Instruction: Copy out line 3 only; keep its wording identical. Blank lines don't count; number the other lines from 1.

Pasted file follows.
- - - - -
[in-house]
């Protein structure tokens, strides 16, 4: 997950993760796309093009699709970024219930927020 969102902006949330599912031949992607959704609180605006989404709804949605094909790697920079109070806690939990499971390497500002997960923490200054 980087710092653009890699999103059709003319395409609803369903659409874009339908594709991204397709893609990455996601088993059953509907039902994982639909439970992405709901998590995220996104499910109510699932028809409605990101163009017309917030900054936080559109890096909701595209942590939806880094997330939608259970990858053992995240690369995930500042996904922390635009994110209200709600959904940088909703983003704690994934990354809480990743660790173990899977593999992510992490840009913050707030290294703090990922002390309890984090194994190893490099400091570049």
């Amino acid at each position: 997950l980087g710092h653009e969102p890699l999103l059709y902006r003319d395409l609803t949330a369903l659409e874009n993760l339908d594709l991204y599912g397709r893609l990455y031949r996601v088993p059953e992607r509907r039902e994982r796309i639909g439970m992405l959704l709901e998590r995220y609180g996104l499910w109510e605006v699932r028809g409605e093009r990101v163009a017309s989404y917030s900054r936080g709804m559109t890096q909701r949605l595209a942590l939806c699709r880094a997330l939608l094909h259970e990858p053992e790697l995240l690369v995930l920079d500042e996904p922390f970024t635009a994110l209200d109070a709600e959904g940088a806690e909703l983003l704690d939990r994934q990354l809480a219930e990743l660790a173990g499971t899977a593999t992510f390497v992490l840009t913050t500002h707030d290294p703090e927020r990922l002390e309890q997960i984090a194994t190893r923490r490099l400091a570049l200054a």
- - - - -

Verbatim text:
């Amino acid at each position: 997950l980087g710092h653009e969102p890699l999103l059709y902006r003319d395409l609803t949330a369903l659409e874009n993760l339908d594709l991204y599912g397709r893609l990455y031949r996601v088993p059953e992607r509907r039902e994982r796309i639909g439970m992405l959704l709901e998590r995220y609180g996104l499910w109510e605006v699932r028809g409605e093009r990101v163009a017309s989404y917030s900054r936080g709804m559109t890096q909701r949605l595209a942590l939806c699709r880094a997330l939608l094909h259970e990858p053992e790697l995240l690369v995930l920079d500042e996904p922390f970024t635009a994110l209200d109070a709600e959904g940088a806690e909703l983003l704690d939990r994934q990354l809480a219930e990743l660790a173990g499971t899977a593999t992510f390497v992490l840009t913050t500002h707030d290294p703090e927020r990922l002390e309890q997960i984090a194994t190893r923490r490099l400091a570049l200054a």